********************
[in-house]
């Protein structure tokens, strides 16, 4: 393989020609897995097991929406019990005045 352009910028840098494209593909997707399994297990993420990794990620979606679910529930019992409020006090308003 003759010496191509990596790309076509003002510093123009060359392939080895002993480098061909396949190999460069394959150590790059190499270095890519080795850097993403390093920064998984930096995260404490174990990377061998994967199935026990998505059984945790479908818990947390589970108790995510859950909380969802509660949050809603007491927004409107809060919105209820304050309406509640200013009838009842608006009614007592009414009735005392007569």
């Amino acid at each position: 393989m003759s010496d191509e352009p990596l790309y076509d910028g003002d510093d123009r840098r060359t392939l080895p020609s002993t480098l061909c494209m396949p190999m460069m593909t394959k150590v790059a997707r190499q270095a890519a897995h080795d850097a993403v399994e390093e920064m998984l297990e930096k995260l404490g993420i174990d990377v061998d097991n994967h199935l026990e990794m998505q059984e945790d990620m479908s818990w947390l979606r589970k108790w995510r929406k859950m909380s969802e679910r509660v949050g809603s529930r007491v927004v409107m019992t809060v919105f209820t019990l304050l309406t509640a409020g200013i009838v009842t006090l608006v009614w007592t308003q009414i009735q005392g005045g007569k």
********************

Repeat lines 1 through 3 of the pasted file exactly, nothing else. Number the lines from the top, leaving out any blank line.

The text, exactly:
[in-house]
């Protein structure tokens, strides 16, 4: 393989020609897995097991929406019990005045 352009910028840098494209593909997707399994297990993420990794990620979606679910529930019992409020006090308003 003759010496191509990596790309076509003002510093123009060359392939080895002993480098061909396949190999460069394959150590790059190499270095890519080795850097993403390093920064998984930096995260404490174990990377061998994967199935026990998505059984945790479908818990947390589970108790995510859950909380969802509660949050809603007491927004409107809060919105209820304050309406509640200013009838009842608006009614007592009414009735005392007569």
């Amino acid at each position: 393989m003759s010496d191509e352009p990596l790309y076509d910028g003002d510093d123009r840098r060359t392939l080895p020609s002993t480098l061909c494209m396949p190999m460069m593909t394959k150590v790059a997707r190499q270095a890519a897995h080795d850097a993403v399994e390093e920064m998984l297990e930096k995260l404490g993420i174990d990377v061998d097991n994967h199935l026990e990794m998505q059984e945790d990620m479908s818990w947390l979606r589970k108790w995510r929406k859950m909380s969802e679910r509660v949050g809603s529930r007491v927004v409107m019992t809060v919105f209820t019990l304050l309406t509640a409020g200013i009838v009842t006090l608006v009614w007592t308003q009414i009735q005392g005045g007569k």